Far from focusing exclusively on the subaltern, colonial subject, this volume addresses the Other in its wider meaning, focusing on case studies as famous as Edwin Forrest and Ira Aldridge or as neglected as that of the Māori who appeared on the London stage in the 1860s. Written by an international group of scholars, this collection offers an informed, updated insight into the extensive and multifaceted presence of the non-British in both Georgian and Victorian drama, investigated through new lenses and materials to shed light on the complex engagement of nineteenth-century British culture with alterity.
Marianne Schultz - ‘An Interest Must Be Strong Now-a days to Raise Much Enthusiasm in an Audience, but It May Be, at the Same Time, of an Unpleasant Nature’: Māori, New Zealand and Empire on Stage 1862–1864
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‘An Interest Must Be Strong Now-a days to Raise Much Enthusiasm in an Audience, but It May Be, at the Same Time, of an Unpleasant Nature’: Māori, New Zealand and Empire on Stage 1862–1864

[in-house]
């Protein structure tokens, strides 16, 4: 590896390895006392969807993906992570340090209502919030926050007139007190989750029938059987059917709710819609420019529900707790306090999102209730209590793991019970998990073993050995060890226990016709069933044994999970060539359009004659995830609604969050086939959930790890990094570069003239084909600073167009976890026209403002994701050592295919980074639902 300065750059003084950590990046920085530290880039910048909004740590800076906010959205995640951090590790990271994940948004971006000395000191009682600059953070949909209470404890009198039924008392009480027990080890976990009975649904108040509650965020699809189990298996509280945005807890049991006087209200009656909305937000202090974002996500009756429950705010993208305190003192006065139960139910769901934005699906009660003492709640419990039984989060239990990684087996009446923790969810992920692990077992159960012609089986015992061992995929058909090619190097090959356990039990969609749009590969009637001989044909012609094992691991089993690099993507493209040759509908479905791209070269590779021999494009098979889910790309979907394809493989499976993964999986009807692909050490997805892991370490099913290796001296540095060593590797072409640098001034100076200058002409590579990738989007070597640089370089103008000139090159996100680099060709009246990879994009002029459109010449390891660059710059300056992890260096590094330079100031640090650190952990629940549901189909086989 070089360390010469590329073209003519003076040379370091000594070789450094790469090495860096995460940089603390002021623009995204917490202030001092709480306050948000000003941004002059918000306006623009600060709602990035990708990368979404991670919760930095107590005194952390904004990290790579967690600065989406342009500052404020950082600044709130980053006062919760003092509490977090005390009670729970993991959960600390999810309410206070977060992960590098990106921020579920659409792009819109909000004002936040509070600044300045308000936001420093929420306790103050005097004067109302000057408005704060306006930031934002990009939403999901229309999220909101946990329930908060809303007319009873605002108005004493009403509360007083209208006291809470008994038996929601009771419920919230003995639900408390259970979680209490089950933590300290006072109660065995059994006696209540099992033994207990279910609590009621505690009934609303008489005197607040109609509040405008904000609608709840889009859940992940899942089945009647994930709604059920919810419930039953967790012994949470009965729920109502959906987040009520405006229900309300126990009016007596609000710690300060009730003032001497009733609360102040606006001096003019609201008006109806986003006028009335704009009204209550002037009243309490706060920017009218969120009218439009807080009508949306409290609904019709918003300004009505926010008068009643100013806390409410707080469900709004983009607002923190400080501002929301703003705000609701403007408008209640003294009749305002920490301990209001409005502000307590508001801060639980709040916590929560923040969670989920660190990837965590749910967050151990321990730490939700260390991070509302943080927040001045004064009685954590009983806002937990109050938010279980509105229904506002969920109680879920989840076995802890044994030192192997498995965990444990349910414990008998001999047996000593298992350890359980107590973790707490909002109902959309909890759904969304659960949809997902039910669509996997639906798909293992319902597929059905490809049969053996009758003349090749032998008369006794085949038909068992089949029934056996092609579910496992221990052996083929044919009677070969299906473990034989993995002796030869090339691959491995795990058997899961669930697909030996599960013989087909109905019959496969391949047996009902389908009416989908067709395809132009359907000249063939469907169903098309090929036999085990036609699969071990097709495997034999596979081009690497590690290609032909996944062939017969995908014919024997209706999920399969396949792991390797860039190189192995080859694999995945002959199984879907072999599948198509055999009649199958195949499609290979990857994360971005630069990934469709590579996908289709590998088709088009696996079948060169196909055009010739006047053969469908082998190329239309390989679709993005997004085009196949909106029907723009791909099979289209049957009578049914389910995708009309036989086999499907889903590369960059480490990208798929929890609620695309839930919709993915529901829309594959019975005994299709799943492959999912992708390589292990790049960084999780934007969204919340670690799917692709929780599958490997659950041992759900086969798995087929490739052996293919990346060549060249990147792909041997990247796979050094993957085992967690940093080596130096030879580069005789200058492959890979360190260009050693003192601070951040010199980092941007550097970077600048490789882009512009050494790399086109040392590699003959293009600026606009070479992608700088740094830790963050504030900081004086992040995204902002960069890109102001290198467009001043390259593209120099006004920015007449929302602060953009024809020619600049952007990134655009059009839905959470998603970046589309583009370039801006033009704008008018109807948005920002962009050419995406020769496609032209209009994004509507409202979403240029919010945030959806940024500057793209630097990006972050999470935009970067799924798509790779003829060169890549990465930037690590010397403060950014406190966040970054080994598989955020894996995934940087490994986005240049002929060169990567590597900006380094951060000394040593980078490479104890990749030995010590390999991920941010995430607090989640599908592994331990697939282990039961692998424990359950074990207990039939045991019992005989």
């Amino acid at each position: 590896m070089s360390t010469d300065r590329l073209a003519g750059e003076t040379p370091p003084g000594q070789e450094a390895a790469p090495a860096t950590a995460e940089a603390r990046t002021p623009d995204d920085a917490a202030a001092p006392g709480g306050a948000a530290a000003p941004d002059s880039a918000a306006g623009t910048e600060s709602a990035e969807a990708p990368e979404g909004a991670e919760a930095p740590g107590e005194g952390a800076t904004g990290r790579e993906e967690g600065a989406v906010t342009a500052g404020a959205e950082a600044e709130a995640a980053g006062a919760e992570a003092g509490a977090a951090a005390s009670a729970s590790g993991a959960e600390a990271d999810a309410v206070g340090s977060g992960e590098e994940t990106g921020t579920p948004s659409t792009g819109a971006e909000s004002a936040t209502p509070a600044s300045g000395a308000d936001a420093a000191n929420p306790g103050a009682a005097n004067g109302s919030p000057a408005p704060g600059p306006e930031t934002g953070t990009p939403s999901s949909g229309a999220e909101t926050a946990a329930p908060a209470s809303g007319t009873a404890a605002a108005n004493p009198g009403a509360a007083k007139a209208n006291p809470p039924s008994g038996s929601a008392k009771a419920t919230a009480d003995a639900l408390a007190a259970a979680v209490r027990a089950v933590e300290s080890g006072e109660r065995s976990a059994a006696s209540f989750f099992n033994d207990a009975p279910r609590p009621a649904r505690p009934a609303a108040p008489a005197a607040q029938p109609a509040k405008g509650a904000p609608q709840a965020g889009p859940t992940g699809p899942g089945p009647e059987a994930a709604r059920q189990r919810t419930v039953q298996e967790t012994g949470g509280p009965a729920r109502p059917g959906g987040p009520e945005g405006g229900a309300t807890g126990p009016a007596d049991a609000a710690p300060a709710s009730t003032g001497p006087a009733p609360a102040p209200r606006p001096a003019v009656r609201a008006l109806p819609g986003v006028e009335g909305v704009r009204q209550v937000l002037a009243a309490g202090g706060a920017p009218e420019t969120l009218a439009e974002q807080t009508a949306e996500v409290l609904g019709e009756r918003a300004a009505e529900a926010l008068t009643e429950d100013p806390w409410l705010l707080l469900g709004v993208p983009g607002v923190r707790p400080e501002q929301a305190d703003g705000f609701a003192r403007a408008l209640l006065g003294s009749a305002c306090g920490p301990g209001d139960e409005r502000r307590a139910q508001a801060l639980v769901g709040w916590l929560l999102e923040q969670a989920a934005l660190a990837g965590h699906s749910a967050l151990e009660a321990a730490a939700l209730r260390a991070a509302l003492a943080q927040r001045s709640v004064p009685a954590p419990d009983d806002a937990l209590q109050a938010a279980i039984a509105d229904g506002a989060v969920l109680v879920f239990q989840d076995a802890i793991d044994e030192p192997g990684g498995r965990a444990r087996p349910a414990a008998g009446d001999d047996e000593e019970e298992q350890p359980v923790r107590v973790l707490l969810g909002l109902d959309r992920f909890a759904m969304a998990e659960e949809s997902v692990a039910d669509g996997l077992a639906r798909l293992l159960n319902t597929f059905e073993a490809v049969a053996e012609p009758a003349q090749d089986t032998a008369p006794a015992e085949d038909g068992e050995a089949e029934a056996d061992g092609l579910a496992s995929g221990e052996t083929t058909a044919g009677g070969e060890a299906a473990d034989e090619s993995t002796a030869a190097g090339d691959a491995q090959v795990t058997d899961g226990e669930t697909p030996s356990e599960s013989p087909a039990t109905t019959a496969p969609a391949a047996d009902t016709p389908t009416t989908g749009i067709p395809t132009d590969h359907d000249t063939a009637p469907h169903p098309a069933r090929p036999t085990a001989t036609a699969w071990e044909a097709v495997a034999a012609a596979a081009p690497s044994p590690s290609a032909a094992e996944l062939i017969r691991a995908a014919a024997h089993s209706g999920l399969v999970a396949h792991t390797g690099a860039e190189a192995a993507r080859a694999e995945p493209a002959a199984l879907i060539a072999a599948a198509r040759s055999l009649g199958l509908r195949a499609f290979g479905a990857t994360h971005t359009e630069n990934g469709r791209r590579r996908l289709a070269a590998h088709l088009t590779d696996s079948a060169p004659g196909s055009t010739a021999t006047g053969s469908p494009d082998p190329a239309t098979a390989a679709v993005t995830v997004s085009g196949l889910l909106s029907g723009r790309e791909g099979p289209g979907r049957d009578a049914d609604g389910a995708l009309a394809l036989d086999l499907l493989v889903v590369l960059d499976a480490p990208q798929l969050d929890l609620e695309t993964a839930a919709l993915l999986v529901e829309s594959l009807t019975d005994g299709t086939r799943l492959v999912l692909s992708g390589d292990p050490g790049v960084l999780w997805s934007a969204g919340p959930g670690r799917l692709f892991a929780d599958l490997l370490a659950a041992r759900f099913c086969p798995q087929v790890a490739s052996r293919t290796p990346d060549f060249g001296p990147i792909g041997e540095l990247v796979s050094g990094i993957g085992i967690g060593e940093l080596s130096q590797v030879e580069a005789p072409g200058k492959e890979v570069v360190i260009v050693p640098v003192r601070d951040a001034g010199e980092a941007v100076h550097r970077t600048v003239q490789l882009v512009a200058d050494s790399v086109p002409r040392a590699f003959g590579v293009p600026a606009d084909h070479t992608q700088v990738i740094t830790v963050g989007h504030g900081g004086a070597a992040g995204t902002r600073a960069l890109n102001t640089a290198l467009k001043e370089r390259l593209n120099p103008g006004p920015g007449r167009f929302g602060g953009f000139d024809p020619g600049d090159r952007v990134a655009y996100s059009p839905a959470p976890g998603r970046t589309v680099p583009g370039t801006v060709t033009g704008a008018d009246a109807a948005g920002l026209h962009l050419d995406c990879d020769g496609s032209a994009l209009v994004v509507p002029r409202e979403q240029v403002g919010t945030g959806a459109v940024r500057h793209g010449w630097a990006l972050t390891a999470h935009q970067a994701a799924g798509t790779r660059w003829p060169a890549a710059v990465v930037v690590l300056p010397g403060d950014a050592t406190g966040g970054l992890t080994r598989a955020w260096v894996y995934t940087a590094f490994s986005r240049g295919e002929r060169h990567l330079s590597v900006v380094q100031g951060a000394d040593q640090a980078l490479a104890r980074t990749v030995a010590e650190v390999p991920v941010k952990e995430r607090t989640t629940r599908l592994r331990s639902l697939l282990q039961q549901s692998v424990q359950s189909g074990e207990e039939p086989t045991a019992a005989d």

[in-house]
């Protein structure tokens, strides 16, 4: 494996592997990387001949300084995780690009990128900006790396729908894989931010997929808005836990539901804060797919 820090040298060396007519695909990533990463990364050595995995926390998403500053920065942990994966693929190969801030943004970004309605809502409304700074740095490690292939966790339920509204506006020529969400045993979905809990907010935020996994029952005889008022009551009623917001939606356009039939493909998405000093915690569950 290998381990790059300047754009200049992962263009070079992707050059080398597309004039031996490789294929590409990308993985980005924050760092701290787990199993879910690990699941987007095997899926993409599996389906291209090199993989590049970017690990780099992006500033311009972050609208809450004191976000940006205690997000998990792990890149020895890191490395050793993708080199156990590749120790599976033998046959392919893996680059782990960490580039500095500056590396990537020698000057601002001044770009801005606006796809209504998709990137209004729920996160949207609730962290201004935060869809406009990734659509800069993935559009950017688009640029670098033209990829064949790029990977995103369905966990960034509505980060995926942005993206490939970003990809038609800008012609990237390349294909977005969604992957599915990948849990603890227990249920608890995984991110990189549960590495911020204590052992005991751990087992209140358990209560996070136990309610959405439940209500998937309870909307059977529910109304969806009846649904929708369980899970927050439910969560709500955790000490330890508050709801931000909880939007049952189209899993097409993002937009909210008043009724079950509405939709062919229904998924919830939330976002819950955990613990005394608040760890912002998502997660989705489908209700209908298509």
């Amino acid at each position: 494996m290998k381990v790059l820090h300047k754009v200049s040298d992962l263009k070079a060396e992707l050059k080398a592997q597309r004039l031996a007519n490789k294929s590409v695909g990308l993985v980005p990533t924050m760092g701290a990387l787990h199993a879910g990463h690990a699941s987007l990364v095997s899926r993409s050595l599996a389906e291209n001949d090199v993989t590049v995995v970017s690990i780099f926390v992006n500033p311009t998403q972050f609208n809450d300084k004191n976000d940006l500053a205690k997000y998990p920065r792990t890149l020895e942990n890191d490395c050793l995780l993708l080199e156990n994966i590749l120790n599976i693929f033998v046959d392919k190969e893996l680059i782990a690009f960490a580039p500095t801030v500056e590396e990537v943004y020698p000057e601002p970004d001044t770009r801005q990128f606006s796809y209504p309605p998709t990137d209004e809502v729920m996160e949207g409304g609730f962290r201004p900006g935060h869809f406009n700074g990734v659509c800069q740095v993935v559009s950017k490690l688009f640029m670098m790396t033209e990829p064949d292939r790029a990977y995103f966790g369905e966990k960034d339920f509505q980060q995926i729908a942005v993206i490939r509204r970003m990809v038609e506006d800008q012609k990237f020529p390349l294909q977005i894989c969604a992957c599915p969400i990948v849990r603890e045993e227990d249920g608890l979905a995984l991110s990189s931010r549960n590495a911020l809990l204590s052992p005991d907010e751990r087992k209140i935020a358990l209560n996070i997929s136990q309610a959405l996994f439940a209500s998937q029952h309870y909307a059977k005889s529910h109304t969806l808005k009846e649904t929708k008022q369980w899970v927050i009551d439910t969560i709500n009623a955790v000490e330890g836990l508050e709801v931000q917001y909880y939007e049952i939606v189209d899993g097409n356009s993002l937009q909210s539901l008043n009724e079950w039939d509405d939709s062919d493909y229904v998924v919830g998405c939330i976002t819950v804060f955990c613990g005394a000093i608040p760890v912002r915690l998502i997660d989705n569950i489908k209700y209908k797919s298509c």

In July 1862 as Governor Sir George Grey prepared to arm British Militia and local Volunteer forces against Māori (indigenous New Zealander) in New Zealand’s North Island, a ‘troupe of Maori Warrior Chiefs, Wives and Children’ appeared in melodramas in Sydney and Melbourne. At the conclusion of their Australian run, the Māori performers travelled to the United Kingdom and performed from London to Edinburgh until June 1864. This essay focuses on performance events by Māori and European entertainers between 1862–1864 and highlights the corporeal representations of New Zealand on stage that reflected the purposes of the 1860s wars, namely ‘to establish the rule of British law and promote racial “amalgamation”’ (Alan Ward, A Show of Justice: Racial Amalgamation in Nineteenth-Century New Zealand, 1974, p. 164). Though a vision emerged in these melodramas that reflected successful settlement, co-operative natives and beautiful landscape, this essay addresses questions of imperialism and colonialism overlaid with contemporary ideas of race and ‘civilized’ culture versus ‘savage’ authenticity. The presentation of melodramas featuring Māori performing songs, games and war dances, i.e. acting ‘Māori’, and non-Māori acting ‘British’, reflect not only contemporary modes of popular theatricality but also illustrate the way that...
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